Once a month, I meet with about 10 other Jewish girls as part of the Rosh Chodesh program. We drink tea, bake cookies, do mindful meditations and kvetch. Most importantly, though, we talk about the impact our female identities have on our daily lives and within Judaism. Earlier this month, over a batch of half-baked brownies, we discussed a Torah portion that rattled the foundation of my identity as a Jewish woman.
In Genesis 12:10-12:20, Abram and his wife Sarai go to Egypt to flee a famine. Abram asks Sarai to pretend to be his sister so that the Pharaoh might reward him. The plan works and Sarai is taken to Pharaoh’s palace where Abram receives benefits from the Pharaoh. In other words, because Abram let Pharaoh sleep with Sarai (a situation made possible by the fact that Sarai was pretending to be Abram’s sister), Abram reaped benefits.
When I first read the line “through [Sarai] it did go well for Abram,” I wanted to be optimistic — maybe you could it view it as Sarai succeeding. But did she really succeed? As far as I can tell from the text, she never consented to Abram’s plan. Abram exploited his wife’s beauty and sexuality for economic gain. The midrash from “The Torah: A Women’s Commentary” explains that “the exchange of a woman has taken place.” Regardless of the fact that this text is part of Judaism — the religion I am committed to and hold dear — there’s no way that I, as a Jewish woman, can stand by the idea that it’s OK to treat a woman as a possession instead of as a person.
Rabbi Na’ama Dafni-Kellen of the Leo Baeck Education Center in Haifa says that there are three ways to handle Jewish texts with which you profoundly disagree. One, you can ignore the text; two, you can put it in historical context; three, you can rewrite the passage so it aligns more closely with your point of view.
When I read this text with my Rosh Chodesh group, I found that I couldn’t ignore it. What did this text mean? What was its message? I needed to know. As a group, we put the text in historical context. There isn’t anything uniquely sexist about Abram and his understanding of women as property and as economic currency — the Bible is just set in inherently sexist and patriarchal times.
We spent most of our meeting (and hours afterward) focusing on the last step: rewriting the text to make it more palatable to us as Jewish women. That felt so wrong at first. By rewriting this text, how could we be doing anything but ignoring part of our history? We should grapple with it. We should feel uncomfortable about it. We should think about it, again and again and again. We should write midrash! We should write midrash on the midrash.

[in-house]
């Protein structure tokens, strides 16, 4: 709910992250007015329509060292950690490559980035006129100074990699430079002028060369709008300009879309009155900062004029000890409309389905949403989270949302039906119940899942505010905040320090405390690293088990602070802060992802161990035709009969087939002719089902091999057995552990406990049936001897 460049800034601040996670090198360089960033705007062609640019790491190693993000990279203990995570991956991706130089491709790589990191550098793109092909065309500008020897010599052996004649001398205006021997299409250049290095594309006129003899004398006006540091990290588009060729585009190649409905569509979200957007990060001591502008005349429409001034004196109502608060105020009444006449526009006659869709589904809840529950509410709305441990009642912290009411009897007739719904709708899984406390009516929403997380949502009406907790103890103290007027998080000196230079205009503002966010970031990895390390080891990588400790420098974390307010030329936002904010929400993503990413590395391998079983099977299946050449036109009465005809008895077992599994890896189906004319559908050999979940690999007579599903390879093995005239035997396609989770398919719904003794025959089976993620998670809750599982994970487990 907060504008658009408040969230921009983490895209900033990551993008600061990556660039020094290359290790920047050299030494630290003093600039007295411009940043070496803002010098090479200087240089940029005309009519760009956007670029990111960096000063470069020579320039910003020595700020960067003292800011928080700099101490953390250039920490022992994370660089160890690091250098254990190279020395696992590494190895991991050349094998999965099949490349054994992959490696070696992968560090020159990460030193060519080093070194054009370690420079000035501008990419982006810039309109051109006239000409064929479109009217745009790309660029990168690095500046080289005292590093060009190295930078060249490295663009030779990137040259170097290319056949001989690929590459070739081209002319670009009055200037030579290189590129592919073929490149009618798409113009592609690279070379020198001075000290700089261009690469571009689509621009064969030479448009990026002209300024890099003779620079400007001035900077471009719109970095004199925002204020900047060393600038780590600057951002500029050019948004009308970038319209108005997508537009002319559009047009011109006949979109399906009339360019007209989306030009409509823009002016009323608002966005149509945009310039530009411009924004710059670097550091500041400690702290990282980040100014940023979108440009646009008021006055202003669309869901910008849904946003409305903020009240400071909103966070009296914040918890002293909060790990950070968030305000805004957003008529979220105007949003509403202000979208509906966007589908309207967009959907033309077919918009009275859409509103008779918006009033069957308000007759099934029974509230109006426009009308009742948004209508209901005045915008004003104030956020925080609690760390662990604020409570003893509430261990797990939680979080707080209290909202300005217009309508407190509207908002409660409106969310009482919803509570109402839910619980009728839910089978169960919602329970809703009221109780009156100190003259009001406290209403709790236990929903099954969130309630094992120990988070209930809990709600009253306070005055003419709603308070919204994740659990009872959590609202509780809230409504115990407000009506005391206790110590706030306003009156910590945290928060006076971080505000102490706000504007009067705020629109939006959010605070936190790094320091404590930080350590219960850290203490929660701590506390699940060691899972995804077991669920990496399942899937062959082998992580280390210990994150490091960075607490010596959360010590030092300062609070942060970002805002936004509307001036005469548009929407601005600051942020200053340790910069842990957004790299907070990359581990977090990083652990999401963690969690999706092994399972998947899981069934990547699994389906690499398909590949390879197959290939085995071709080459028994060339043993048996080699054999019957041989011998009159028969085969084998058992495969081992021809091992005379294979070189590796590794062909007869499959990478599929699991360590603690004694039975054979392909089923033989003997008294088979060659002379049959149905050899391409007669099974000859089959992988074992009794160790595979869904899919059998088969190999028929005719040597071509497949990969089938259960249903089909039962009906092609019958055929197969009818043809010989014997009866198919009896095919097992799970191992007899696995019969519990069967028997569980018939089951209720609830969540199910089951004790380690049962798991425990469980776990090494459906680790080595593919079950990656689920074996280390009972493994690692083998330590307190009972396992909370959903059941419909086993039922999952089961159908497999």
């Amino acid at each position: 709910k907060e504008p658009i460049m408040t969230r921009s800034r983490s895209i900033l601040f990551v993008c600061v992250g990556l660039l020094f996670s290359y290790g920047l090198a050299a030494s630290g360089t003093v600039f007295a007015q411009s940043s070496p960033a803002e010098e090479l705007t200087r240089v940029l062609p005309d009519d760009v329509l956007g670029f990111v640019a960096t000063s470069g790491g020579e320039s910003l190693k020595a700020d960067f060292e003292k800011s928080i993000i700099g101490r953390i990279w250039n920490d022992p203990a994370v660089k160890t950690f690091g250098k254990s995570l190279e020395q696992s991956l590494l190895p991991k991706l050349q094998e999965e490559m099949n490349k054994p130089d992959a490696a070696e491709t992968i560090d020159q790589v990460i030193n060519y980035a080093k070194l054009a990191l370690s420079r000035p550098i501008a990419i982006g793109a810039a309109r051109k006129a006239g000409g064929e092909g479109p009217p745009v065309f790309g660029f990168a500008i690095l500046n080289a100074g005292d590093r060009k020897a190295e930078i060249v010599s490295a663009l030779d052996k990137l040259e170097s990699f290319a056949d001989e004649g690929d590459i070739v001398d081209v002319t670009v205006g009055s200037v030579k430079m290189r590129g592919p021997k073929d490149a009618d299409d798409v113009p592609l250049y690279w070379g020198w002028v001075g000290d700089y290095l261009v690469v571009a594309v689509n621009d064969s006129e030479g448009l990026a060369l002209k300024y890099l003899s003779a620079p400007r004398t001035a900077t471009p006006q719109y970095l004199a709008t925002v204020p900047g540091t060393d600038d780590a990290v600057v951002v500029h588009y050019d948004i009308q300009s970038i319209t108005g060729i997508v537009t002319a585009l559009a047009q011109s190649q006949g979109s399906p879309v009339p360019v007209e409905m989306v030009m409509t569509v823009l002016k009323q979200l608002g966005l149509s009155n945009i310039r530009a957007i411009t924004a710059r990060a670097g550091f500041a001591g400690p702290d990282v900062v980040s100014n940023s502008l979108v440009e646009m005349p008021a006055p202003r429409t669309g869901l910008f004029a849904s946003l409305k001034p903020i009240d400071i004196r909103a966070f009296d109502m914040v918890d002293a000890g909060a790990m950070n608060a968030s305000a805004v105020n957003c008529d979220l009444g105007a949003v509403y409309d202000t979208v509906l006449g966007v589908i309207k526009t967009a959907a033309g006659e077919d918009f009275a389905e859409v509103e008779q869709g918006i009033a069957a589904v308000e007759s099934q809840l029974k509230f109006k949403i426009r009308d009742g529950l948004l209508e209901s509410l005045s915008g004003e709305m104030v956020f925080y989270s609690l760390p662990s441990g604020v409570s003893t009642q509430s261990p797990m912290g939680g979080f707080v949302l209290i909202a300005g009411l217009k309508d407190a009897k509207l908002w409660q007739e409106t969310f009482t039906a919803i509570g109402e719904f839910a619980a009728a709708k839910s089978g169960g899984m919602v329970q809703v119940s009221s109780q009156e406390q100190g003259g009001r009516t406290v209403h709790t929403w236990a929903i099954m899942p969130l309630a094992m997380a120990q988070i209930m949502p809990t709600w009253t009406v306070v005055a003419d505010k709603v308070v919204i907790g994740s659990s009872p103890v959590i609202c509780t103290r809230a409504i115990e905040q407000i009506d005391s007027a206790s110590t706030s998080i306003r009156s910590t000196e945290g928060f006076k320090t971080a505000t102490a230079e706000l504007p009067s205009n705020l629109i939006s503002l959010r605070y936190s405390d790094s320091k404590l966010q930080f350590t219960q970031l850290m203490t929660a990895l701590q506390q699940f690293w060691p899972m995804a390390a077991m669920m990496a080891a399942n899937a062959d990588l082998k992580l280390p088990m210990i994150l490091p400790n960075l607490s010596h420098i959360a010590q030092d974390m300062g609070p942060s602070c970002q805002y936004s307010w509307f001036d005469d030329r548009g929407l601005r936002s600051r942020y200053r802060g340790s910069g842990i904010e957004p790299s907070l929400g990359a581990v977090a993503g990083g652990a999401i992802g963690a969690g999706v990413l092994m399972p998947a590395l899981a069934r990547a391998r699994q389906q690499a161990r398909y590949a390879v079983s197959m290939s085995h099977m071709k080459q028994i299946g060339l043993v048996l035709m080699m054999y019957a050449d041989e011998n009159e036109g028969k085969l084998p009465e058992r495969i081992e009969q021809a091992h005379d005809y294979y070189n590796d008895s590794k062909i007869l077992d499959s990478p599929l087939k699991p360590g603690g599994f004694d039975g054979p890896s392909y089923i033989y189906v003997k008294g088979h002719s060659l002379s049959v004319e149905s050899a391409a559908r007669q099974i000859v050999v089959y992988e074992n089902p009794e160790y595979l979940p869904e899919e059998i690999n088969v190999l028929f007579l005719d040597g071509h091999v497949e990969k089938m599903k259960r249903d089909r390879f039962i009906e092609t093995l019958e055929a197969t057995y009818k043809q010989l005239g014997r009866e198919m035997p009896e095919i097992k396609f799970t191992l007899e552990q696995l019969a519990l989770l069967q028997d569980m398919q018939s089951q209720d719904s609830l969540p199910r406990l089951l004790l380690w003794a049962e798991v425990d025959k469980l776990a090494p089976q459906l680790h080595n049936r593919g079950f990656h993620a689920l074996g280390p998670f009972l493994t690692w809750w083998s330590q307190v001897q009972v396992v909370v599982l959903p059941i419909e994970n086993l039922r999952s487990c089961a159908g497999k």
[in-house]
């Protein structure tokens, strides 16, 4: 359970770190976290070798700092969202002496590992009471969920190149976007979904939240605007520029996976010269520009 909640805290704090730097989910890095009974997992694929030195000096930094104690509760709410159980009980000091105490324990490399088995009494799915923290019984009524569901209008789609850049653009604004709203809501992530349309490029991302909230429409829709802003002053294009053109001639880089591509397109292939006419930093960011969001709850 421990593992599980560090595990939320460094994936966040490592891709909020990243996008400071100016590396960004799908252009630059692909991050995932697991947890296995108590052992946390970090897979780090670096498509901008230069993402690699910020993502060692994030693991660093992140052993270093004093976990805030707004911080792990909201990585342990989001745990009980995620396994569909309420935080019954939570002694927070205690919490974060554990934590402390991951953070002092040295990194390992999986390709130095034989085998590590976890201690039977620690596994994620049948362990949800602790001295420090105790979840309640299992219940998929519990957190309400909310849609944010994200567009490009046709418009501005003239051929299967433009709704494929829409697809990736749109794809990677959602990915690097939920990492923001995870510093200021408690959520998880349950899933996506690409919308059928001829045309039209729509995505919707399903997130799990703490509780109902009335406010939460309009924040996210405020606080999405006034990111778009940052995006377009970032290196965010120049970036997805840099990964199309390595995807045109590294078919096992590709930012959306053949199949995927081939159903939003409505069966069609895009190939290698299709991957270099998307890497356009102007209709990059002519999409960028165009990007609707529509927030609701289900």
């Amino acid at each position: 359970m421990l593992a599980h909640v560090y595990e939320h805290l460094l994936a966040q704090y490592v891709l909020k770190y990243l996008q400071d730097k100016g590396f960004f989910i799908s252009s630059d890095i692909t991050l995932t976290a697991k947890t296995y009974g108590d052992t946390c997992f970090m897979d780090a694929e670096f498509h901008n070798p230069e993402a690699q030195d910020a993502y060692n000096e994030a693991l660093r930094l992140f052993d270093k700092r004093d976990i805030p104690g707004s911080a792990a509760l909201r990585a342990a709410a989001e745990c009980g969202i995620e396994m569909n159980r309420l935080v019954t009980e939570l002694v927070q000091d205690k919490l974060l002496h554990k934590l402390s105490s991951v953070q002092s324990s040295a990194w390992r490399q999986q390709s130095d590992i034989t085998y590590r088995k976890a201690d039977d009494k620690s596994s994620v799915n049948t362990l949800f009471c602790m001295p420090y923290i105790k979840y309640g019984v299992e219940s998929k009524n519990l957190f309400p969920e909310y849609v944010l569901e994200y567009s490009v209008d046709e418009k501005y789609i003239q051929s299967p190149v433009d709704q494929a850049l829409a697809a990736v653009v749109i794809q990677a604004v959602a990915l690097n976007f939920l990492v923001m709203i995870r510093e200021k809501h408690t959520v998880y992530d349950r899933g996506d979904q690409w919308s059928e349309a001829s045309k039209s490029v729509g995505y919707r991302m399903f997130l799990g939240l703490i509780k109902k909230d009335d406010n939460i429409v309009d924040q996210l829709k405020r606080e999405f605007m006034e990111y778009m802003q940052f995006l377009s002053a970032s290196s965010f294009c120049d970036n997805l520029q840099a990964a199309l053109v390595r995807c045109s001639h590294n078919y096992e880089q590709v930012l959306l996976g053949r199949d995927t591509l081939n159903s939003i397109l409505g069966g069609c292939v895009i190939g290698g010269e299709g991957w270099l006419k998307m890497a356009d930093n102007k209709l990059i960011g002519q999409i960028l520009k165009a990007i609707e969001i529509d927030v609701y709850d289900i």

According to the Torah, these events happened. Whether we like it or not, they are part of our tradition, and rewriting them so that they’re more to our liking doesn’t change that. Just because a story upsets me and makes me uncomfortable doesn’t mean that it should be swept under the rug. I don’t want a new story; I want more of this story. What happened next? Did Abram feel badly at all for what he did to his wife? Did Sarai feel betrayed or taken advantage of? Did this negatively affect Abram and Sarai’s relationship, and if so, did they work to get past it?
We can’t rewrite history, but we can change the narrative around women who speak up about sexual assault by believing them, by supporting them, and by making it clear that what they endured is not, and will never be acceptable.
I have similar questions about the #MeToo Movement and all the sexual abuse allegations coming to light. Like Sarai, the bodies of the women who allege sexual harassment have been exploited for the benefit of men, without their consent. Because of the many repercussions associated with women sharing their stories (not being believed, losing jobs, the fear of retaliation from abusers, etc…), they often stay hidden. But now, thanks to the widespread support of women coming forward with the help of campaigns such as #MeToo and “Time’s Up,” more of these stories are being told.
What happened next in Abram and Sarai’s story? We may never know. What will happen about the epidemic of sexual assault and harassment in this country? Well, that’s up to all of us. Sarai’s circumstances and the time in which she lived granted her few rights at all, let alone space to share her story, but we’ve come to a moment in time when it seems that the floodgates have finally opened. We can’t rewrite history, but we can change the narrative around women who speak up about sexual assault by believing them, by supporting them, and by making it clear that what they endured is not, and will never be acceptable.
Natalie Harder is a senior at Newton South High School in Newton, Mass.
Editor’s Note: This content was produced in partnership with the Jewish Women’s Archive.